Club History


Past and Present Yacht Club History


In the year 1910, Purnell Saunders established a homestead for his family on Myer Creek at the present site of the Yankee Point Marina. Purnell brought his family, furniture, equipment and livestock to the property by barge.  He cut down the trees on the property and used the wood to build the house on the hill above the clubhouse.  He spared one oak tree near the corner of the house; a tree that was to figure prominently in the yacht club’s history.

By 1974 a marina, known as the Myer Creek Marina, was owned and operated on the property by the Lerner family.  They hoped to develop it into a facility with floating docks.  The few families keeping boats at the marina at the time were asked to buy stock in the Lerner’s venture. These boaters, who were to form the nucleus of the future Yankee Point Yacht Club, declined to invest and the venture failed.

That same year Harry Farmer and Randy Walker from Richmond bought the marina from the bank.  They weren’t business people trying to start a marina; they were sailors looking for a deep-water property to berth their boats and there was space on what today is “B” pier, for a few more boats.  Folks such as Jack Young, Fred Kellam, Doug Harrington and Charlie Heasty who needed a place to keep their sailboats found the place and the Yankee Point Marina was born.

Harry and Randy had little capital, but lots of enthusiasm for establishing an all-sailboat marina.  By the end of 1975, about thirty sailboats were docking at the marina. With the aid of a hose and lots of muscle, they were able to add slips to accommodate more newcomers.

Harry and Randy thought it desirable that the thirty or so boat owners should form a yacht club and they asked Charlie and Nancy Heasty if they would take on the organizational responsibilities. The Heasty’s agreed and began talking with their slip mates about forming a club.

On a chilly, dreary, drizzly day in the spring of 1976, the hopeful and potential members gathered in the old crab house for an organizational meeting. Since Charlie had taken the lead in bringing this group together, he was immediately installed as commodore. Fred Kellam, a graduate of Yale and Book Editor of “U.S. News and World Report,” was a shoo-in for secretary. Finally, Bob Jaffee, a Richmond businessman joined the little group as treasurer.  The members didn’t know enough about each other to fill out a full slate of flag officers, so the first board had only three members which formed the Yankee Point Yacht Club. 

Next came the by-laws. Drawing heavily from the work of other yacht clubs, a set of by-laws was created.  The members wanted “Yachting, seamanship, sailing and allied subjects, and good fellowship among the members...” Those words have remained the club’s objective. Also, they wanted a social program to become better acquainted with one another.  Dues of $25 per year were proposed and Bob Jaffe passed the hat and with $750 in the treasury the club was off and running.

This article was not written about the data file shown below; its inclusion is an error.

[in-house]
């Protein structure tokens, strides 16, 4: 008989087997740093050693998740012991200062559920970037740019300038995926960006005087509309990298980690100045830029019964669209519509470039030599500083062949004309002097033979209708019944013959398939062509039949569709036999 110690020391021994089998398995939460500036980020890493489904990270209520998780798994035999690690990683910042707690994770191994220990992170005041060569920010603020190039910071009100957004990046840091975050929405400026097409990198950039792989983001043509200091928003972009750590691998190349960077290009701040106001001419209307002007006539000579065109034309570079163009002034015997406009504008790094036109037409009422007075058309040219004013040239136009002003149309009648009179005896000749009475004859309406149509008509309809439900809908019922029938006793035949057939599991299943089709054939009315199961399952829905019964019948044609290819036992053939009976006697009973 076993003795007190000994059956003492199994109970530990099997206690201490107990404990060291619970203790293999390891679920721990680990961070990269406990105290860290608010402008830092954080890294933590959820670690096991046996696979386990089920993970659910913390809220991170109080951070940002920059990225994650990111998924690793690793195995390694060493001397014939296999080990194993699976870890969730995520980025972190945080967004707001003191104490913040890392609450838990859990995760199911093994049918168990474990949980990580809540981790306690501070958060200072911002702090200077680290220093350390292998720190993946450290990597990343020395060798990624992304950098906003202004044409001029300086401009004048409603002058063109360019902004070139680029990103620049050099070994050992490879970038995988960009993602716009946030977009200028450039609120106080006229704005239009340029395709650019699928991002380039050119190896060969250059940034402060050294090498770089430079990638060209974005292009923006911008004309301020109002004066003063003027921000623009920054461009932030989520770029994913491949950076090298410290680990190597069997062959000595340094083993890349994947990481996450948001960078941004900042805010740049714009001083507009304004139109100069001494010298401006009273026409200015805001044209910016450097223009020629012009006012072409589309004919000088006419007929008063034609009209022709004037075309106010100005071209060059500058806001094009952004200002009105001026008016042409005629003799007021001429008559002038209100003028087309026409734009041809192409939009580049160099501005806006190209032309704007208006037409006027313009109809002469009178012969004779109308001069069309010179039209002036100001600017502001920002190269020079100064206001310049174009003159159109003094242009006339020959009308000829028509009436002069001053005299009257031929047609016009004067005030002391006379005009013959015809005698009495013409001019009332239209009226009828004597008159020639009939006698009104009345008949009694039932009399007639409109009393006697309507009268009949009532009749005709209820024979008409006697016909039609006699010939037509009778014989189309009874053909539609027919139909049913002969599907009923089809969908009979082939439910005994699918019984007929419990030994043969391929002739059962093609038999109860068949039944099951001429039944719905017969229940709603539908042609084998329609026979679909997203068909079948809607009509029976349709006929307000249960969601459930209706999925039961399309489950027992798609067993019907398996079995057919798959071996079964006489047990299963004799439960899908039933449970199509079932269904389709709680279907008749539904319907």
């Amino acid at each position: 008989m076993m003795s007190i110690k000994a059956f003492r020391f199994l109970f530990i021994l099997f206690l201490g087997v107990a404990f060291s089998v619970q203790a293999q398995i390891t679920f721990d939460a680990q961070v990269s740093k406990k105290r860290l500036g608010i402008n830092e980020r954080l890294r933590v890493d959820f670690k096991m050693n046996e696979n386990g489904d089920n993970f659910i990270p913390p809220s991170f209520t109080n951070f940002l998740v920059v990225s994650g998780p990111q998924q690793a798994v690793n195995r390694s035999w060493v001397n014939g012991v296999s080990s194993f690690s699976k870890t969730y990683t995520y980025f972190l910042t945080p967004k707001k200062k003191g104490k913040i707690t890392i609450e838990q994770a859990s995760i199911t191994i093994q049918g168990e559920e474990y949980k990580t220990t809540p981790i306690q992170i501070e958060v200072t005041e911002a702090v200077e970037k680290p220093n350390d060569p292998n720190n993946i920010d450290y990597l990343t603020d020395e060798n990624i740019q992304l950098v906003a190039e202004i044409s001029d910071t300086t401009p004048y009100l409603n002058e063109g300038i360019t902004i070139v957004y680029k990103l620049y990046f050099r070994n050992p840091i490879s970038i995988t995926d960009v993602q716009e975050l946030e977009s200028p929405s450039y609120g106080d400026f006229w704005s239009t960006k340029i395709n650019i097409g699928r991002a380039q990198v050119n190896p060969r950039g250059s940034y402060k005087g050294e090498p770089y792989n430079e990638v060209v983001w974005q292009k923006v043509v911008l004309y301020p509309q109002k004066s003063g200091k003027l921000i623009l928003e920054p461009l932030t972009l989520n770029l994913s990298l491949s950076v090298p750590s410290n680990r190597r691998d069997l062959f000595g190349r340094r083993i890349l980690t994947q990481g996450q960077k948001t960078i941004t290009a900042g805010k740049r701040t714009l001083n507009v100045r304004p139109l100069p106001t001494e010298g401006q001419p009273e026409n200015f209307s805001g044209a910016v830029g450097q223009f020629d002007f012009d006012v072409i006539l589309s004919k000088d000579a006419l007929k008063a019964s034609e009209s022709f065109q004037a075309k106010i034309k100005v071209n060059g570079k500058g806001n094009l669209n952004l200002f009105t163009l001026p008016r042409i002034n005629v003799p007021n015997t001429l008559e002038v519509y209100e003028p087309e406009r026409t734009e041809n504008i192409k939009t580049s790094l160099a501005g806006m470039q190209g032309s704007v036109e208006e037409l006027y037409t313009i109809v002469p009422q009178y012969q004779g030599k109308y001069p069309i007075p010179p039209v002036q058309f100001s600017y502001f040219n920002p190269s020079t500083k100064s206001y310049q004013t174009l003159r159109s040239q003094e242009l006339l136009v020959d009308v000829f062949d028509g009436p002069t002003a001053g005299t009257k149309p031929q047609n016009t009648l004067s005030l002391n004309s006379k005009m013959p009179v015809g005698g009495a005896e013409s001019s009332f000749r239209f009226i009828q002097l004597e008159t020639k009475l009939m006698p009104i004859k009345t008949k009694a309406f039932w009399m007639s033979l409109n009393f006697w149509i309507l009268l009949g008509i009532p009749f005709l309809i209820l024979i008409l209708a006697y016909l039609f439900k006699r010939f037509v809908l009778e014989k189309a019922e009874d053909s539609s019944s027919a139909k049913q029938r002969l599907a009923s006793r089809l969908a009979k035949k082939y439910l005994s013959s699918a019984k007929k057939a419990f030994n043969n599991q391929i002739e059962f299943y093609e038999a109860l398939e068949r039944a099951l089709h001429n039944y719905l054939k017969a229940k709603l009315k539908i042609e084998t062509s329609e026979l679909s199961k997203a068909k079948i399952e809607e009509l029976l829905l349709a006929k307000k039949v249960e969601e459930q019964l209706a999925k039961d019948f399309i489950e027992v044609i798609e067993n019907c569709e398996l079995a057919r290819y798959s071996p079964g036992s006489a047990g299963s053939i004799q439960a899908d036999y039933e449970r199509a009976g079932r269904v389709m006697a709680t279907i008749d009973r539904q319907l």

It was obvious that meetings couldn’t be held in the old crab house.  The oak tree that Purnell Saunders had spared in front of the old farmhouse was the answer; members met under it for the next three years. Never in those three years did it ever rain on events under the oak tree.  Dues went for such niceties as beer, soft drinks, nibbles and members started the practice of providing covered dishes.

Teamwork and cooperation were the glue that held the club together in the early days.  Need a shower?  Line up in the living room of the old farmhouse on the hill and wait your turn.  It wasn’t until 1977 that Harry and Randy finished the heads on the hill.

During the brutal winter of 1976-77, thick ice on the creek pulled the piles of the only docking pier from the bottom.  In the words of the Richmond Times-Dispatch, “It looks like a leviathan sucked them under, played with them and spit them out like so many Popsicle sticks.”  The havoc resulted in the start of the club's annual “Clean-up Weekend.”

In addition to a lot of painting, the members constructed a bulletin board to improve communication, a picnic table and a dinghy rack.  A yardarm was assembled from a discarded buy-boat boom. The desirability of having something more than the old oak tree for shelter was a continuing topic of discussion.  The solution was to raise the roof of the old oyster house and house the club on the second floor. The cost was estimated to be in the neighborhood of $35,000.

Twelve members came up with the $35,000, which was loaned to Harry and Randy. Jake Rowe, who later served as commodore, was a practicing structural engineer, and Charlie had some expertise in architectural design.  On a pro bono basis, building plans were produced and by spring 1979, members held their first social event in a place that didn’t sway when the wind blew.  Along with the clubroom came a substantial raise in dues to cover rent.  So, there was good news and bad news.

Members felt that the club’s activities should be directed almost exclusively to sailing, rather than to social functions. One of the first sailing events was a Memorial Day race-cruise to Grog Island.  Fred Kellam, club secretary at that time, led the fleet until it reached the Bay, but fell behind when he mistook the Stingray Point Light for the Windmill Point Light.  Fortunately for him, it was high tide.

The club’s racing program had a dual purpose--first, to develop a group of racers who could compete with other clubs in the area, and second to qualify for entrance into the Chesapeake Bay Yacht Racing Association (CBYRA).  Of course, there was a third purpose -- to enjoy.